[iv] Ministry of Development Planning and Statistics of the State of Qatar, “Water Statistics in the State of Qatar 2015,” (January 2017): 23,

[v] Al-Zubari, “GCC Unified Water Strategy,” 4.

[vi] Parmigiani, “Water and Energy in the GCC,” 9.

[vii] United Nations Development Programme, “Water Governance in the Arab Region: Managing Scarcity and Securing the Future,” (2013): 41.

[viii] Jarmo T. Kotilaine, “GCC Agriculture”, NCB Capital (March 2010): 2,

[ix] World Bank, “Arable Land, Saudi Arabia,” n.d.,

[x] UN Development Programme, Water Governance in the Arab Region,” 41.

[xi] Glada Lahn, “Fuel, Food and Utilities Price Reforms in the GCC: A Wake-up Call for Business,” Chatham House, (June 2016): 4,

[xii] Esra Aleisa and Waleed K. Al-Zubari, “Wastewater reuse in the countries of the Gulf Cooperation Council (GCC): the lost opportunity,” Environmental Monitoring and Assessment 189 (2017): 2.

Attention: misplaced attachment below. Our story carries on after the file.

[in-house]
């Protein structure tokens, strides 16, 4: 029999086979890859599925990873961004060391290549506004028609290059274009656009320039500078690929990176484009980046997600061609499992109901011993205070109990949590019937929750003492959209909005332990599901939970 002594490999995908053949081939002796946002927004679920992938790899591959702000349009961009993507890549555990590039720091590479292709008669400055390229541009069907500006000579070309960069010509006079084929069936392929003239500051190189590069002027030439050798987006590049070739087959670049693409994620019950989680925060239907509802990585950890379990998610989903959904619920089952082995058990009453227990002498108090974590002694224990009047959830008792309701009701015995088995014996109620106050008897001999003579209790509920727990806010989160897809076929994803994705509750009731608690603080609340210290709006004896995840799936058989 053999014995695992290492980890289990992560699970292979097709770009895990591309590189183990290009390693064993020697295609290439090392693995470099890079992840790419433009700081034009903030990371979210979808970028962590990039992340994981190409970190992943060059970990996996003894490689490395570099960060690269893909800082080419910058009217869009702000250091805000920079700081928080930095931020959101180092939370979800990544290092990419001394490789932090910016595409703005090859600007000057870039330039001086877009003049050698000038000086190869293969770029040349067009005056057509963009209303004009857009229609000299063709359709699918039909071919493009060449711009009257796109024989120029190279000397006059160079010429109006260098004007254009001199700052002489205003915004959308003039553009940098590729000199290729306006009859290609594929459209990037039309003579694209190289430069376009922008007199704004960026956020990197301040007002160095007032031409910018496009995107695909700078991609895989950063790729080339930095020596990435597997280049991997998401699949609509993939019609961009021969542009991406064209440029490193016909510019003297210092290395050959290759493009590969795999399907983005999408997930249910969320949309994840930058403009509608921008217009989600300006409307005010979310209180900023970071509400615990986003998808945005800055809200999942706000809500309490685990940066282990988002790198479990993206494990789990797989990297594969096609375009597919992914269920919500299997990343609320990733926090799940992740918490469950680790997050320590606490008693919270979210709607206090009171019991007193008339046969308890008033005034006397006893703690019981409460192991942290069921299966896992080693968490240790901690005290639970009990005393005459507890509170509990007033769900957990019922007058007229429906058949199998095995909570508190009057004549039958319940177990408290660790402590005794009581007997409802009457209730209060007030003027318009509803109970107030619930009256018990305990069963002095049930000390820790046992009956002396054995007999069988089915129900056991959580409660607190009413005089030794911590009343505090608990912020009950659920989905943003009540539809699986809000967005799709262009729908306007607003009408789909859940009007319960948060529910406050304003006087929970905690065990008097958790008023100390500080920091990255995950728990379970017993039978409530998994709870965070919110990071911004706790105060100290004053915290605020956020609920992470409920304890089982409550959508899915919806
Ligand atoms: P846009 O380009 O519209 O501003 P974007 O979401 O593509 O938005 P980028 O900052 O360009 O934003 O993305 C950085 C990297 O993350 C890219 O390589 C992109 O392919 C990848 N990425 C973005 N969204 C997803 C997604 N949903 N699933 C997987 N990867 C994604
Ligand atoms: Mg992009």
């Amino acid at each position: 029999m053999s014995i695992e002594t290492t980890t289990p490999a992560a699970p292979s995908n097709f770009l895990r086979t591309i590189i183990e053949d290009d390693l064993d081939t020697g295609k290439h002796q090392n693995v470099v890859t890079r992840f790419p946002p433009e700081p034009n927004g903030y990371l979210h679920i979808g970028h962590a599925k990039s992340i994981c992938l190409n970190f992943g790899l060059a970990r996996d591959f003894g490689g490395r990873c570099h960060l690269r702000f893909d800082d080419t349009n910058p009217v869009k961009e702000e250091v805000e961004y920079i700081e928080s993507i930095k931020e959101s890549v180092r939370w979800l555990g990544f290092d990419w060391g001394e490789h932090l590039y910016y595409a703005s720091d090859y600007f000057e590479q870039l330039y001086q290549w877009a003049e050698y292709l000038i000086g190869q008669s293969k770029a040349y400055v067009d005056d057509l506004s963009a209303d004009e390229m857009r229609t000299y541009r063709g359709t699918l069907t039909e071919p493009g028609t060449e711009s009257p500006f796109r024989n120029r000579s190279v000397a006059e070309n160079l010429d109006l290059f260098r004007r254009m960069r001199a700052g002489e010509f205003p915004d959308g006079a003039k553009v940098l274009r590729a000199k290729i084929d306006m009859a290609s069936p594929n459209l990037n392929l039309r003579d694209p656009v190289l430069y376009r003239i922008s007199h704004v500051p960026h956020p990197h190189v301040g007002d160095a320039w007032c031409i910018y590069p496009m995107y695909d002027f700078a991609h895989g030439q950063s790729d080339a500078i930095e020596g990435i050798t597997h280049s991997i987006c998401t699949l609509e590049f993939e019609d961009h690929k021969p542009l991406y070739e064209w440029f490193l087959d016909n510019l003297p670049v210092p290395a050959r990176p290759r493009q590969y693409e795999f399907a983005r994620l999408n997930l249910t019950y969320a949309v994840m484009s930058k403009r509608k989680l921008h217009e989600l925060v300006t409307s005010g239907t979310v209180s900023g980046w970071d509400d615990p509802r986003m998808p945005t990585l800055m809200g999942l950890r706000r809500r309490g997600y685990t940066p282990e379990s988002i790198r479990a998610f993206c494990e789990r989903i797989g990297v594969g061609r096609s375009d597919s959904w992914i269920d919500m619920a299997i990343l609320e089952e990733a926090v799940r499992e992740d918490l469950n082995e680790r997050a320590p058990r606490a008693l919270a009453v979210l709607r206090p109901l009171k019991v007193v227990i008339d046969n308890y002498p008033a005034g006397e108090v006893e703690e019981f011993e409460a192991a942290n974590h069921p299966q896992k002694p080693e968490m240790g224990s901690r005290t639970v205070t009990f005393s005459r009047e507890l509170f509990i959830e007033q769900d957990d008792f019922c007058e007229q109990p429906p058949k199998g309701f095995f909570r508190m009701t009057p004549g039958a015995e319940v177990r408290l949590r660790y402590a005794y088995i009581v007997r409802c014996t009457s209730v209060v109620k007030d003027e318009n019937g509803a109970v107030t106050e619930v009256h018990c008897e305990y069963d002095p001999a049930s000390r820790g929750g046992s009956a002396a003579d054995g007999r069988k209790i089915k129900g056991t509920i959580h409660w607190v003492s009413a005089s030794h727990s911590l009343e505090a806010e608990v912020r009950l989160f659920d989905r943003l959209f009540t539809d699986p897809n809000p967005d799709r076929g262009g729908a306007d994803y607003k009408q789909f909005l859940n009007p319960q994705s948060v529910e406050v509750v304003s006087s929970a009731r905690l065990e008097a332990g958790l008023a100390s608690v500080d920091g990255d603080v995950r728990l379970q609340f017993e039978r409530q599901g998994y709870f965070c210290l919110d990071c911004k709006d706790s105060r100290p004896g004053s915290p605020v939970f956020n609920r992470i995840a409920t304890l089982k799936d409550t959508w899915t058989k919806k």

[xiii] Hamed D. Ibrahim, Pengfei Xue, and Elfatih A. Eltahir, “Multiple Salinity Equilibria and Resilience of Persian/Arabian Gulf Basin Salinity to Brine Discharge,” Frontiers in Marine Science 7 (July 2020),

[xiv] Al-Zubari, “GCC Unified Water Strategy,” 11.

[xv] Fareed Rahman, “Gulf Countries Mull Regional Water Grid to Boost Ties,” Gulf News, 11 March 2019,

[xvi] Habib Toumi, “Saudi in Fresh Move to Reduce Water Consumption,” Gulf News, 21 March 2019,

[xvii] Jay Hilotin, “Skyscraper Farming in the UAE: Less Water, More Food,” Gulf News, 17 August 2020,

[xviii] Phillipe Marin et al., “Water Management in Israel: Key Innovations and Lessons Learned for Water-Scarce Countries,” World Bank (August 2017): 18,

[xix] Rowan Jacobsen, “Israel Proves the Desalination Era Is Here,” Scientific American, 29 July 2016,

[xx] Ministry of Economy and Industry of the State of Israel, “Water Technologies,” n.d.,,of%20its%20municipal%20consumed%20water (accessed 13 February 2021).